- Golfer Benefits
WINTER GARDEN, Florida – After four tightly contested days of play, Tyler Lagasse secured gold on the final hole at the Special Olympics National Games on Thursday.
The win was the Tyngsborough native’s first top finish at the event after he took home silver in 2010, 2014 and 2018.
“It feels like I’m on top of the world,” he said. “I had three attempts that failed and finally the fourth one was successful.”
Lagasse navigated the challenging Crooked Cat course at the Orange County National Golf Center to secure the victory, narrowly beating his Doug Flutie Jr. Foundation for Autism compatriot Matthew Glumac on hole 18 to nab the title. He said that a “textbook drive” and chip shot close to the hole allowed him to secure the win.
Day 4 was particularly challenging, with the added pressure of Lagasse being tied with Glumac for much of the round after being neck-and-neck throughout the competition.
“I just had to remember to take a few deep breaths,” Lagasse said. “Take as much deep breaths as possible just to feel more relaxed, more calm and more focused, not to get too caught up in the moment, just really concentrated on the task at hand one shot at a time.”
Competitors also dealt with a two-hour rain delay in the middle of the 15th, but Lagasse said that research into Orlando’s climate patterns ahead of the tournament prepared him for the possibility of weather troubles and allowed him to navigate the delay without issue.
Looking ahead to the rest of the year, Lagasse is considering participating in a few tournaments with the Amateur Golf Tour of New England and the Nabnasset Lake Country Club Championship. He will also participate in the Special Olympics golf season, which begins in September.
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Lagasse’s golf journey began back in 2003 when he first picked up a club. He was inspired to try out the sport after he watched Tiger Woods win the Masters in 1997, according to a 2018 op-ed he penned for ESPN.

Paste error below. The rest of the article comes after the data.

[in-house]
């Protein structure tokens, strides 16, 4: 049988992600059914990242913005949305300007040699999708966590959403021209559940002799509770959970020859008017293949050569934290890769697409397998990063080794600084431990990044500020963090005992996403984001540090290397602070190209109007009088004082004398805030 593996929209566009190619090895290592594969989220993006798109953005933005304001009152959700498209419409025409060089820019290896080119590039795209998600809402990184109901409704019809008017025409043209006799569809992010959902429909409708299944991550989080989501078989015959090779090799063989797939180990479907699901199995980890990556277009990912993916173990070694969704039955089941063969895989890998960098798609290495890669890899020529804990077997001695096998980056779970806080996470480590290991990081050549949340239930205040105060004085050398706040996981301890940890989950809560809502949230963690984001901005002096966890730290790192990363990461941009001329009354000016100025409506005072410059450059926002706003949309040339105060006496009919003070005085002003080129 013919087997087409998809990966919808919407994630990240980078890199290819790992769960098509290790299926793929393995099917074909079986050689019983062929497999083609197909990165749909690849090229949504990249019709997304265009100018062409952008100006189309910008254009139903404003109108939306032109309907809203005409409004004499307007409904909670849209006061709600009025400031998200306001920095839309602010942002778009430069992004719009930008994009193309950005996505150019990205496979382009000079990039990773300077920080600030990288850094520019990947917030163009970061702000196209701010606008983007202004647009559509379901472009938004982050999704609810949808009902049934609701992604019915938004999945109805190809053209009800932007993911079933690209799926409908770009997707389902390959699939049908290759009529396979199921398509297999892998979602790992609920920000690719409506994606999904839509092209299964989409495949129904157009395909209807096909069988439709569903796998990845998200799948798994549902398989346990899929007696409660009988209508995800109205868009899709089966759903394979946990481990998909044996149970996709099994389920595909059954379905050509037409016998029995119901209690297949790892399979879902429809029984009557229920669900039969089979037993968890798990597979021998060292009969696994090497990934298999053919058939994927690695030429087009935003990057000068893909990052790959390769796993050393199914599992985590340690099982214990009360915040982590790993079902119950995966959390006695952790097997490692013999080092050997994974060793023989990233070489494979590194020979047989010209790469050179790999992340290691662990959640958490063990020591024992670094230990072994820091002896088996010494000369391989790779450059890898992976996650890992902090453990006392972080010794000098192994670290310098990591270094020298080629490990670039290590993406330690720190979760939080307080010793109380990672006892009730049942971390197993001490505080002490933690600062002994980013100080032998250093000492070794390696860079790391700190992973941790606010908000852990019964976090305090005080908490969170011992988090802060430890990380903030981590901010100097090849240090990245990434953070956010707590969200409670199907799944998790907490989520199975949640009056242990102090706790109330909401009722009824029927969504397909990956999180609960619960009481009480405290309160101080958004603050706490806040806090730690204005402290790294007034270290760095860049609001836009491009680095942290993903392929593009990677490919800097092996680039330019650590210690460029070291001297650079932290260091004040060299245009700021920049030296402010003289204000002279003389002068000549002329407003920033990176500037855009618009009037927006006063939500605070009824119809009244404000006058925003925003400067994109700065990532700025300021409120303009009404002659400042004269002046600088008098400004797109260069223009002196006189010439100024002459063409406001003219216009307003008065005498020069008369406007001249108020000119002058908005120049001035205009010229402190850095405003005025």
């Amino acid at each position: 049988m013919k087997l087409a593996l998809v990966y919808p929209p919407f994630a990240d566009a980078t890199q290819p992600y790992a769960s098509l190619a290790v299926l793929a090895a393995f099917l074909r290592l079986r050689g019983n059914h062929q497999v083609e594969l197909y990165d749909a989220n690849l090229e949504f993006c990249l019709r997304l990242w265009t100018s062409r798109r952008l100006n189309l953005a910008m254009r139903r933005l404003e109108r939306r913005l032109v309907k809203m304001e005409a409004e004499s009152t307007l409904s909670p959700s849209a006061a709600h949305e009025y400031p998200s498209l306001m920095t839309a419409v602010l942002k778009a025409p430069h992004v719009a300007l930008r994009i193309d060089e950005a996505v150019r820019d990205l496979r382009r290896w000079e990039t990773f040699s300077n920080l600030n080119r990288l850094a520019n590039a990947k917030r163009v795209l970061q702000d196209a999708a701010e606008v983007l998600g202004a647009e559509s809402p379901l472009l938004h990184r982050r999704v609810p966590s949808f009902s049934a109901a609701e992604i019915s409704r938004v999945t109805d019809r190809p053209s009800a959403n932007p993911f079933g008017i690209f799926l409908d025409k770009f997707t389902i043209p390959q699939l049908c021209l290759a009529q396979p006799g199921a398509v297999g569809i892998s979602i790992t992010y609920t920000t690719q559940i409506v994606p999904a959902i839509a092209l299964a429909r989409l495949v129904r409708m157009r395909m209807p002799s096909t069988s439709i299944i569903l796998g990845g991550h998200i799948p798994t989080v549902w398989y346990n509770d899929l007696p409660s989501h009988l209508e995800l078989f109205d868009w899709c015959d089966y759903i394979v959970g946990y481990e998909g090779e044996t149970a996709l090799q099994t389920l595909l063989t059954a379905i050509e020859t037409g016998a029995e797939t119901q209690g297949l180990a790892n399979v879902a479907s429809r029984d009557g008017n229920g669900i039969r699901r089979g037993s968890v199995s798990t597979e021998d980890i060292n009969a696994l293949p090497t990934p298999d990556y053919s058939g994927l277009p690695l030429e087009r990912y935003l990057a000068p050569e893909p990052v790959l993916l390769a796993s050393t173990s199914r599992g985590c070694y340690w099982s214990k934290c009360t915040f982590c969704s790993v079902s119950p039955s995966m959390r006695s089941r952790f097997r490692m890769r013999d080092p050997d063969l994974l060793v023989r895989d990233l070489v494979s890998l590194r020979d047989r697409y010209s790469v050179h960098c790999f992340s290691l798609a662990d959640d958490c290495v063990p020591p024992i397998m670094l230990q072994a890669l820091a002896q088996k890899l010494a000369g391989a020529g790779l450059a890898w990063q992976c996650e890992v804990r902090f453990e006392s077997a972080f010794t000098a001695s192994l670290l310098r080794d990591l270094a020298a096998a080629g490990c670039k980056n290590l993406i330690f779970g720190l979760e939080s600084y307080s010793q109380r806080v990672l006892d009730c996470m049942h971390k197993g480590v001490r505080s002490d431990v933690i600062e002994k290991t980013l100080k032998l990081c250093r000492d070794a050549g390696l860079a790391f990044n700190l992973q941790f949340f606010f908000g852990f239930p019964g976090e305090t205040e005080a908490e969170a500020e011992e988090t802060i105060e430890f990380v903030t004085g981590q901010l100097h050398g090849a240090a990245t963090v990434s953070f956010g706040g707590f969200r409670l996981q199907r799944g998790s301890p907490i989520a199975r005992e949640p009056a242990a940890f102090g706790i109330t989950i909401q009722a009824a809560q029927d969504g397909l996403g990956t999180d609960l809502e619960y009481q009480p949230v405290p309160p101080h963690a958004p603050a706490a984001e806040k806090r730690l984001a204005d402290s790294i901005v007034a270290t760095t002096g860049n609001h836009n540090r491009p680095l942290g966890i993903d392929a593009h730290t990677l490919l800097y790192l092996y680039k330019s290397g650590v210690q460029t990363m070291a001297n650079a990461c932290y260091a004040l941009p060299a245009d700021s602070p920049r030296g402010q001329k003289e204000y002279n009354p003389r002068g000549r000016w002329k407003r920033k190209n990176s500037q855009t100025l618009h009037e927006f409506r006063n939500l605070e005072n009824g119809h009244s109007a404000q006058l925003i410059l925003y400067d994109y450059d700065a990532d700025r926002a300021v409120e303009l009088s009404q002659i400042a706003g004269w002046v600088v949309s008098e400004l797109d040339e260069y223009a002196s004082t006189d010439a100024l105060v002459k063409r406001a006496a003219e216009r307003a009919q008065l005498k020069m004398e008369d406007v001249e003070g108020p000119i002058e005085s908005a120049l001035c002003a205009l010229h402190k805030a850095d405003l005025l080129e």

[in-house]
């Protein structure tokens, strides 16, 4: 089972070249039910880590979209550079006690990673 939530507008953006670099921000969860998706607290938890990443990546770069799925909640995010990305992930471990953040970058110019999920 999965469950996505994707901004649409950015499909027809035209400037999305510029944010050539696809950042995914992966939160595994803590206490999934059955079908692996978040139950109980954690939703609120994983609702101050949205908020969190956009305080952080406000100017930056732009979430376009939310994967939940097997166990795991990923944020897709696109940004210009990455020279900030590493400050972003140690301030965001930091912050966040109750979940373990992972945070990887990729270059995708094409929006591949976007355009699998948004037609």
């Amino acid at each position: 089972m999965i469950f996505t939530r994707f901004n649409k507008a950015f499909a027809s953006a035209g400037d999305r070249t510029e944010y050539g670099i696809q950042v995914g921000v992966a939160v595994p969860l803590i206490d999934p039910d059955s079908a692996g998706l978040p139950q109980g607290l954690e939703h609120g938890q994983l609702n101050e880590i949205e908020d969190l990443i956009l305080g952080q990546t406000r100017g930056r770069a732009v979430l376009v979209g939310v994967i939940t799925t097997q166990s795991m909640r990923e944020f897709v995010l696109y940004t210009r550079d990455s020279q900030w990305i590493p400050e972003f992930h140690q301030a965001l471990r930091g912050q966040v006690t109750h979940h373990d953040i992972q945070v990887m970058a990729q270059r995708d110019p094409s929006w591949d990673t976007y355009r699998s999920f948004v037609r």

In addition to his trips to the Special Olympics National Games, Lagasse has been selected to play in the Special Olympics Pro-Am Tournament outside the nation’s capital multiple times.
His accomplishments also include defeating pro player Gary Woodland at the 2012 AT&T National Pro-Am when he and three other Special Olympics golfers were invited to play. He shot a personal-best 70 in 2017 and has made an eagle on a par-4 two times.
Lagasse continued to golf competitively even while pursuing his post-secondary education — including coursework at Middlesex Community College and a bachelor’s program at the University of Massachusetts Lowell in Environmental, Earth and Atmospheric Sciences, from which he graduated in 2019 — and working part-time.
Away from the green, Lagasse devotes time to educating the public about the Special Olympics and the importance of inclusion for individuals with intellectual and developmental disabilities.
Lagasse co-authored “What Do You Say?: Autism with Character” with his mother Deborah in 2015 to tell his story and encourage readers to see all people’s strengths, talents and skills.
His experience also includes working as a Special Olympics Global Messenger and interning with Special Olympics Massachusetts.
Lagasse was a speaker for TEDx Beacon Street at the JFK Library in 2017, during which he discussed the importance of the Kennedys’ commitment to support individuals with disabilities. Lagasse also called attention to the following during his speech: “The next time you meet someone like me, just remember that we have more in common than you might imagine. It’s just that we’re a little more sensitive to certain things. After all, we might just become the best of friends.”
Lagasse’s efforts haven’t gone unnoticed – he was awarded an Honorary ESPY in 2017 for excellence on and off the course and was inducted into the Special Olympics Massachusetts Hall of Fame.
“It’s important because people like me matter,” Lagasse said. “People with autism, people on the spectrum matter. They’re part of this world. They’re part of society, and my golfing is living proof of it. I just want to promote autism through golf, use golf as a platform for autism awareness and create positive change and innovation.”
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